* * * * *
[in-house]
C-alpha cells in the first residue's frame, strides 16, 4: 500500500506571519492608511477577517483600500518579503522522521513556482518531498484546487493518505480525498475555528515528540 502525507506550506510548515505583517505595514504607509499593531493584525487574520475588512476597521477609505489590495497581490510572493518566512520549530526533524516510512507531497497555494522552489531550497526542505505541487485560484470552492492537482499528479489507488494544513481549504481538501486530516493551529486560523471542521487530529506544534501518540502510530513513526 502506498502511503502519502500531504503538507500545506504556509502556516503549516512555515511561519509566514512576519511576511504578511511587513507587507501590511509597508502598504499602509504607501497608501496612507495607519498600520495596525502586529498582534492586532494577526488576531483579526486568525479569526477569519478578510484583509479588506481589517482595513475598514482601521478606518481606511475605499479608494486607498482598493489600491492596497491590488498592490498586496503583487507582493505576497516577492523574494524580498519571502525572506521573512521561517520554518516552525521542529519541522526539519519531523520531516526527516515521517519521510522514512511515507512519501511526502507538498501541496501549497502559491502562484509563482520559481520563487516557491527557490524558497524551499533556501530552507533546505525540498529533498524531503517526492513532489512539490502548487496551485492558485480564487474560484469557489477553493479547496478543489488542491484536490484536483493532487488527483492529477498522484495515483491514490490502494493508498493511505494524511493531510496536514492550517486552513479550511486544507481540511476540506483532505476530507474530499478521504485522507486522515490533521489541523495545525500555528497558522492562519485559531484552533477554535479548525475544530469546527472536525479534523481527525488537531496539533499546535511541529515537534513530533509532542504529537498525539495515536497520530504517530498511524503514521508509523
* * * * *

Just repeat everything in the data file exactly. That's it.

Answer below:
[in-house]
C-alpha cells in the first residue's frame, strides 16, 4: 500500500506571519492608511477577517483600500518579503522522521513556482518531498484546487493518505480525498475555528515528540 502525507506550506510548515505583517505595514504607509499593531493584525487574520475588512476597521477609505489590495497581490510572493518566512520549530526533524516510512507531497497555494522552489531550497526542505505541487485560484470552492492537482499528479489507488494544513481549504481538501486530516493551529486560523471542521487530529506544534501518540502510530513513526 502506498502511503502519502500531504503538507500545506504556509502556516503549516512555515511561519509566514512576519511576511504578511511587513507587507501590511509597508502598504499602509504607501497608501496612507495607519498600520495596525502586529498582534492586532494577526488576531483579526486568525479569526477569519478578510484583509479588506481589517482595513475598514482601521478606518481606511475605499479608494486607498482598493489600491492596497491590488498592490498586496503583487507582493505576497516577492523574494524580498519571502525572506521573512521561517520554518516552525521542529519541522526539519519531523520531516526527516515521517519521510522514512511515507512519501511526502507538498501541496501549497502559491502562484509563482520559481520563487516557491527557490524558497524551499533556501530552507533546505525540498529533498524531503517526492513532489512539490502548487496551485492558485480564487474560484469557489477553493479547496478543489488542491484536490484536483493532487488527483492529477498522484495515483491514490490502494493508498493511505494524511493531510496536514492550517486552513479550511486544507481540511476540506483532505476530507474530499478521504485522507486522515490533521489541523495545525500555528497558522492562519485559531484552533477554535479548525475544530469546527472536525479534523481527525488537531496539533499546535511541529515537534513530533509532542504529537498525539495515536497520530504517530498511524503514521508509523